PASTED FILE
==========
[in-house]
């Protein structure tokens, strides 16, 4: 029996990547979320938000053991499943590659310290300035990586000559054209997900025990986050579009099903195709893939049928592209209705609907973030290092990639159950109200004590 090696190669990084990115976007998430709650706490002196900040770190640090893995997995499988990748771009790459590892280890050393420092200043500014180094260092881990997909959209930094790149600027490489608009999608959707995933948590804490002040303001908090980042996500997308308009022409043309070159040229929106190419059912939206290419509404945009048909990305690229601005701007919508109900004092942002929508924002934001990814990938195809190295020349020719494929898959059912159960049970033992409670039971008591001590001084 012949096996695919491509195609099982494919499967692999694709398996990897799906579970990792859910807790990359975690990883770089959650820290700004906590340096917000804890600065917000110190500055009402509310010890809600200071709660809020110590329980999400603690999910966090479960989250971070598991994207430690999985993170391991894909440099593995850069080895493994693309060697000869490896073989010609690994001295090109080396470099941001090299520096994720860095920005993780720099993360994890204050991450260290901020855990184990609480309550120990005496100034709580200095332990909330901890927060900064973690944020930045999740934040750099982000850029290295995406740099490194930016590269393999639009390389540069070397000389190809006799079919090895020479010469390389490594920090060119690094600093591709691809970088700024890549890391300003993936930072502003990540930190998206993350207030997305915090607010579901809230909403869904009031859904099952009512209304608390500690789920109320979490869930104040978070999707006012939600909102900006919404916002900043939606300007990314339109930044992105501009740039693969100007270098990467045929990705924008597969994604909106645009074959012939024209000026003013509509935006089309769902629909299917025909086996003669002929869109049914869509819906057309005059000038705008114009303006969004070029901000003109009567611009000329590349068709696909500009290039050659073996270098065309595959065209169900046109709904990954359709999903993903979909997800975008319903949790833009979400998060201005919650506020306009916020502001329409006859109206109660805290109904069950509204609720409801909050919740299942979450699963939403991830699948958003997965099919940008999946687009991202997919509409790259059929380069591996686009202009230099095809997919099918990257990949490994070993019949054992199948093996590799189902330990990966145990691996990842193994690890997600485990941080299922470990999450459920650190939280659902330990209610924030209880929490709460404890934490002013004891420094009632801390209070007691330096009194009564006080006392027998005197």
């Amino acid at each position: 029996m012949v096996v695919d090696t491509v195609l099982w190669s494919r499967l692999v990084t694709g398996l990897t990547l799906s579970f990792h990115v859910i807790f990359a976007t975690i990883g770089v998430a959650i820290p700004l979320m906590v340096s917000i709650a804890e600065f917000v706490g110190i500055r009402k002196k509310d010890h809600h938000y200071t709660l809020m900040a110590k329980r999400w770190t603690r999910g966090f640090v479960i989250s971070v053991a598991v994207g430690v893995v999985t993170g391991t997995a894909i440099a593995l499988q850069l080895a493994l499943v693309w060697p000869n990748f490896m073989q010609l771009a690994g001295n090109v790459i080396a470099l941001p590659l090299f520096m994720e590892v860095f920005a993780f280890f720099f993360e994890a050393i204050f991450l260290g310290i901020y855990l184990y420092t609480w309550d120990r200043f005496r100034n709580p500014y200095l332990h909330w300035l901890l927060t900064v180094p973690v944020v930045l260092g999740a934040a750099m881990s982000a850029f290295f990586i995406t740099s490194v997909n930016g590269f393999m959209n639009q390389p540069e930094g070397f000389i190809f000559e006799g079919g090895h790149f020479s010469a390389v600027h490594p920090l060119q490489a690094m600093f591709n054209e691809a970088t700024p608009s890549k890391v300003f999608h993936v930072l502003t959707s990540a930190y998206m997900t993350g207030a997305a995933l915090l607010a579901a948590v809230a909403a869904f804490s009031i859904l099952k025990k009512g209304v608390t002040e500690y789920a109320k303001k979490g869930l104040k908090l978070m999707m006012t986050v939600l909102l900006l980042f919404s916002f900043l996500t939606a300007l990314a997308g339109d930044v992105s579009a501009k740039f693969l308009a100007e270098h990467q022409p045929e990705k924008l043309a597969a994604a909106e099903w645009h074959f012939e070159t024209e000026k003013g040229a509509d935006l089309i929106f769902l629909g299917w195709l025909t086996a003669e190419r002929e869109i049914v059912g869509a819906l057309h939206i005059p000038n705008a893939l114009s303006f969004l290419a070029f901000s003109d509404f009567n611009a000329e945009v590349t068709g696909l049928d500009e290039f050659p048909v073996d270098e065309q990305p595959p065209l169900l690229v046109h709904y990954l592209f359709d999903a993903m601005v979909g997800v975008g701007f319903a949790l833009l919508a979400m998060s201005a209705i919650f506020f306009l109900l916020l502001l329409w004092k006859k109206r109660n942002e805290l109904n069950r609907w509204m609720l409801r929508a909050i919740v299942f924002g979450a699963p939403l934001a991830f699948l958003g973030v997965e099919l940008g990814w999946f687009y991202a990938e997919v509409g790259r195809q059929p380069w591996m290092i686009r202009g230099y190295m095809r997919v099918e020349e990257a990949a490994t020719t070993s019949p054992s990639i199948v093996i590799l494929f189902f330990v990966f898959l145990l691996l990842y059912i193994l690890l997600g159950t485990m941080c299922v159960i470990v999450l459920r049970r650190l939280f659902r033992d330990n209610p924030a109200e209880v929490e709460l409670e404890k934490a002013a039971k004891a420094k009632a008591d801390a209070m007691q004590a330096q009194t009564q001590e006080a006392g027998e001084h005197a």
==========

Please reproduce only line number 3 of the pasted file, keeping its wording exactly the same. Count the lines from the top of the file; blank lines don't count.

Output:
């Amino acid at each position: 029996m012949v096996v695919d090696t491509v195609l099982w190669s494919r499967l692999v990084t694709g398996l990897t990547l799906s579970f990792h990115v859910i807790f990359a976007t975690i990883g770089v998430a959650i820290p700004l979320m906590v340096s917000i709650a804890e600065f917000v706490g110190i500055r009402k002196k509310d010890h809600h938000y200071t709660l809020m900040a110590k329980r999400w770190t603690r999910g966090f640090v479960i989250s971070v053991a598991v994207g430690v893995v999985t993170g391991t997995a894909i440099a593995l499988q850069l080895a493994l499943v693309w060697p000869n990748f490896m073989q010609l771009a690994g001295n090109v790459i080396a470099l941001p590659l090299f520096m994720e590892v860095f920005a993780f280890f720099f993360e994890a050393i204050f991450l260290g310290i901020y855990l184990y420092t609480w309550d120990r200043f005496r100034n709580p500014y200095l332990h909330w300035l901890l927060t900064v180094p973690v944020v930045l260092g999740a934040a750099m881990s982000a850029f290295f990586i995406t740099s490194v997909n930016g590269f393999m959209n639009q390389p540069e930094g070397f000389i190809f000559e006799g079919g090895h790149f020479s010469a390389v600027h490594p920090l060119q490489a690094m600093f591709n054209e691809a970088t700024p608009s890549k890391v300003f999608h993936v930072l502003t959707s990540a930190y998206m997900t993350g207030a997305a995933l915090l607010a579901a948590v809230a909403a869904f804490s009031i859904l099952k025990k009512g209304v608390t002040e500690y789920a109320k303001k979490g869930l104040k908090l978070m999707m006012t986050v939600l909102l900006l980042f919404s916002f900043l996500t939606a300007l990314a997308g339109d930044v992105s579009a501009k740039f693969l308009a100007e270098h990467q022409p045929e990705k924008l043309a597969a994604a909106e099903w645009h074959f012939e070159t024209e000026k003013g040229a509509d935006l089309i929106f769902l629909g299917w195709l025909t086996a003669e190419r002929e869109i049914v059912g869509a819906l057309h939206i005059p000038n705008a893939l114009s303006f969004l290419a070029f901000s003109d509404f009567n611009a000329e945009v590349t068709g696909l049928d500009e290039f050659p048909v073996d270098e065309q990305p595959p065209l169900l690229v046109h709904y990954l592209f359709d999903a993903m601005v979909g997800v975008g701007f319903a949790l833009l919508a979400m998060s201005a209705i919650f506020f306009l109900l916020l502001l329409w004092k006859k109206r109660n942002e805290l109904n069950r609907w509204m609720l409801r929508a909050i919740v299942f924002g979450a699963p939403l934001a991830f699948l958003g973030v997965e099919l940008g990814w999946f687009y991202a990938e997919v509409g790259r195809q059929p380069w591996m290092i686009r202009g230099y190295m095809r997919v099918e020349e990257a990949a490994t020719t070993s019949p054992s990639i199948v093996i590799l494929f189902f330990v990966f898959l145990l691996l990842y059912i193994l690890l997600g159950t485990m941080c299922v159960i470990v999450l459920r049970r650190l939280f659902r033992d330990n209610p924030a109200e209880v929490e709460l409670e404890k934490a002013a039971k004891a420094k009632a008591d801390a209070m007691q004590a330096q009194t009564q001590e006080a006392g027998e001084h005197a």